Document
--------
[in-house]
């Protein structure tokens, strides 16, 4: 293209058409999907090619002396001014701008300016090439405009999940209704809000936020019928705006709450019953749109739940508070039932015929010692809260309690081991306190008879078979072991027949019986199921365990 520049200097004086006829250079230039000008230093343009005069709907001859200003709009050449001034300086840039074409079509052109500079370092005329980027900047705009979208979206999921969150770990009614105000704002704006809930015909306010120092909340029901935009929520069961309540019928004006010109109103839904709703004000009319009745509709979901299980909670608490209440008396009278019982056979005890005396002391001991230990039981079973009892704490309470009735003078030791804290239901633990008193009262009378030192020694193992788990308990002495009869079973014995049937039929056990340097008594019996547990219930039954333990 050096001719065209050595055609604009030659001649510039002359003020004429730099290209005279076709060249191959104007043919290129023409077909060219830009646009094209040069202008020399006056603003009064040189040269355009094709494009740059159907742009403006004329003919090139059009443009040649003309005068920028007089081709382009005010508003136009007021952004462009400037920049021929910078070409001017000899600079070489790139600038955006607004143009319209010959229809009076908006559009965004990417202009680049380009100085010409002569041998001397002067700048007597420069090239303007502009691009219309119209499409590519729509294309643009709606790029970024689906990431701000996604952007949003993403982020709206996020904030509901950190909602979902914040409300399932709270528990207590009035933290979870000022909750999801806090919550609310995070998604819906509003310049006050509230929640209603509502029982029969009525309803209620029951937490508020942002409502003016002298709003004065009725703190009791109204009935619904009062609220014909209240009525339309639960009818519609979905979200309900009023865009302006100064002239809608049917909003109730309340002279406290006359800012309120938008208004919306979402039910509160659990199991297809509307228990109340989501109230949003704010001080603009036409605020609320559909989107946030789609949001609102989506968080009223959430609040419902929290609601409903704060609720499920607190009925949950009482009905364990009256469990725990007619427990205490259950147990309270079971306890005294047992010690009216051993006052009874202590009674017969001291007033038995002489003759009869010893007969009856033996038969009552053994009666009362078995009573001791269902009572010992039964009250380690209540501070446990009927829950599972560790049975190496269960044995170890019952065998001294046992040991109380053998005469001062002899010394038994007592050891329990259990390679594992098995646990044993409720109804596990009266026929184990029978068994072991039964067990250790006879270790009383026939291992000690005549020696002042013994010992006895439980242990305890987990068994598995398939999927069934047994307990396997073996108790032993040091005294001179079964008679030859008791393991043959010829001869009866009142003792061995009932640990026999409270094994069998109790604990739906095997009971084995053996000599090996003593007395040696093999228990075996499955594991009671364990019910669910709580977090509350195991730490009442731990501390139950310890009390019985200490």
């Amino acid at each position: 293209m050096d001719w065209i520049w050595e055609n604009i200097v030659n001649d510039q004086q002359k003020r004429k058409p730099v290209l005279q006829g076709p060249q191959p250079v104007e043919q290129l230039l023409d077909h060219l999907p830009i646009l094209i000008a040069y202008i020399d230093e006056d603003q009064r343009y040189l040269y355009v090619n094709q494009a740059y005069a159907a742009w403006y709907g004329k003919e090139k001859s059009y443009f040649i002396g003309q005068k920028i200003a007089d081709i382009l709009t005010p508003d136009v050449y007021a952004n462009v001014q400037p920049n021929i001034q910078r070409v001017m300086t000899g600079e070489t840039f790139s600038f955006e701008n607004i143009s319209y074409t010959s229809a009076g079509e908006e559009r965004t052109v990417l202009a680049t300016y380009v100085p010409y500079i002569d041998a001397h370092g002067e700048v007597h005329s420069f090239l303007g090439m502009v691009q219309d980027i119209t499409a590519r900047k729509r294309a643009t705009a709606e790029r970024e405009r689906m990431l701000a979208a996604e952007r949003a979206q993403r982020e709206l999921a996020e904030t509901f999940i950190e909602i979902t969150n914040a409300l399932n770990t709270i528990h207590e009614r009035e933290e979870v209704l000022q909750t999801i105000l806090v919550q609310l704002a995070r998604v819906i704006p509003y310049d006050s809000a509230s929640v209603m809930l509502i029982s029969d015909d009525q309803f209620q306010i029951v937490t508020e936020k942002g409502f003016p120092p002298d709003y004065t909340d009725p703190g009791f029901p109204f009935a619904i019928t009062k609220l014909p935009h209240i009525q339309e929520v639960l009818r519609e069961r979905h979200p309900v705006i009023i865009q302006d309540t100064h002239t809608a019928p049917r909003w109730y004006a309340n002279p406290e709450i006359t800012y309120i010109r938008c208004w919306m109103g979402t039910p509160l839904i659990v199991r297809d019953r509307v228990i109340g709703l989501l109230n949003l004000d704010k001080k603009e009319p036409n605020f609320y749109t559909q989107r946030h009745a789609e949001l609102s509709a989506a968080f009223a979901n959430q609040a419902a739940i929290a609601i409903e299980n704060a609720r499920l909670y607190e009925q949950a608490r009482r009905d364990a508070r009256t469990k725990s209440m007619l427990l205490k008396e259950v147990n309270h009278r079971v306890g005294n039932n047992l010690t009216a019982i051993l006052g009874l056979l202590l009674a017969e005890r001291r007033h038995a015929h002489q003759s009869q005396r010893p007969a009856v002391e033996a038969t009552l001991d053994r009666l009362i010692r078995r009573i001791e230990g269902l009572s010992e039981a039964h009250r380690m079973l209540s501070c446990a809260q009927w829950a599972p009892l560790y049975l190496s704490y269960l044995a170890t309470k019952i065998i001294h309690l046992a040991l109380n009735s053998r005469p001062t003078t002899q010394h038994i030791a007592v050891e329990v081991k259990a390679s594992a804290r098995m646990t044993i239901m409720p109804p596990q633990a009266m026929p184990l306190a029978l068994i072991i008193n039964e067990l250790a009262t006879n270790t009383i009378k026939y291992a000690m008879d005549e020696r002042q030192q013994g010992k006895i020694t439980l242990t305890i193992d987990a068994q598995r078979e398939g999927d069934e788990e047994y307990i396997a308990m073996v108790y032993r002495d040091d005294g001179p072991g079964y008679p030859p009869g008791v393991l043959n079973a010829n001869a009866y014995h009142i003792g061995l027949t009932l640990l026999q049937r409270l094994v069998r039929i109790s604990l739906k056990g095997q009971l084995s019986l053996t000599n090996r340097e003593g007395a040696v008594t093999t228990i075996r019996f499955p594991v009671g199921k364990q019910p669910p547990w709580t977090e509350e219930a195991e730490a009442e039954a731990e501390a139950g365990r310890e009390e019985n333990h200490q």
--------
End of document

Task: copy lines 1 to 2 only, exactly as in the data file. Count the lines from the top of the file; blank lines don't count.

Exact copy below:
[in-house]
């Protein structure tokens, strides 16, 4: 293209058409999907090619002396001014701008300016090439405009999940209704809000936020019928705006709450019953749109739940508070039932015929010692809260309690081991306190008879078979072991027949019986199921365990 520049200097004086006829250079230039000008230093343009005069709907001859200003709009050449001034300086840039074409079509052109500079370092005329980027900047705009979208979206999921969150770990009614105000704002704006809930015909306010120092909340029901935009929520069961309540019928004006010109109103839904709703004000009319009745509709979901299980909670608490209440008396009278019982056979005890005396002391001991230990039981079973009892704490309470009735003078030791804290239901633990008193009262009378030192020694193992788990308990002495009869079973014995049937039929056990340097008594019996547990219930039954333990 050096001719065209050595055609604009030659001649510039002359003020004429730099290209005279076709060249191959104007043919290129023409077909060219830009646009094209040069202008020399006056603003009064040189040269355009094709494009740059159907742009403006004329003919090139059009443009040649003309005068920028007089081709382009005010508003136009007021952004462009400037920049021929910078070409001017000899600079070489790139600038955006607004143009319209010959229809009076908006559009965004990417202009680049380009100085010409002569041998001397002067700048007597420069090239303007502009691009219309119209499409590519729509294309643009709606790029970024689906990431701000996604952007949003993403982020709206996020904030509901950190909602979902914040409300399932709270528990207590009035933290979870000022909750999801806090919550609310995070998604819906509003310049006050509230929640209603509502029982029969009525309803209620029951937490508020942002409502003016002298709003004065009725703190009791109204009935619904009062609220014909209240009525339309639960009818519609979905979200309900009023865009302006100064002239809608049917909003109730309340002279406290006359800012309120938008208004919306979402039910509160659990199991297809509307228990109340989501109230949003704010001080603009036409605020609320559909989107946030789609949001609102989506968080009223959430609040419902929290609601409903704060609720499920607190009925949950009482009905364990009256469990725990007619427990205490259950147990309270079971306890005294047992010690009216051993006052009874202590009674017969001291007033038995002489003759009869010893007969009856033996038969009552053994009666009362078995009573001791269902009572010992039964009250380690209540501070446990009927829950599972560790049975190496269960044995170890019952065998001294046992040991109380053998005469001062002899010394038994007592050891329990259990390679594992098995646990044993409720109804596990009266026929184990029978068994072991039964067990250790006879270790009383026939291992000690005549020696002042013994010992006895439980242990305890987990068994598995398939999927069934047994307990396997073996108790032993040091005294001179079964008679030859008791393991043959010829001869009866009142003792061995009932640990026999409270094994069998109790604990739906095997009971084995053996000599090996003593007395040696093999228990075996499955594991009671364990019910669910709580977090509350195991730490009442731990501390139950310890009390019985200490």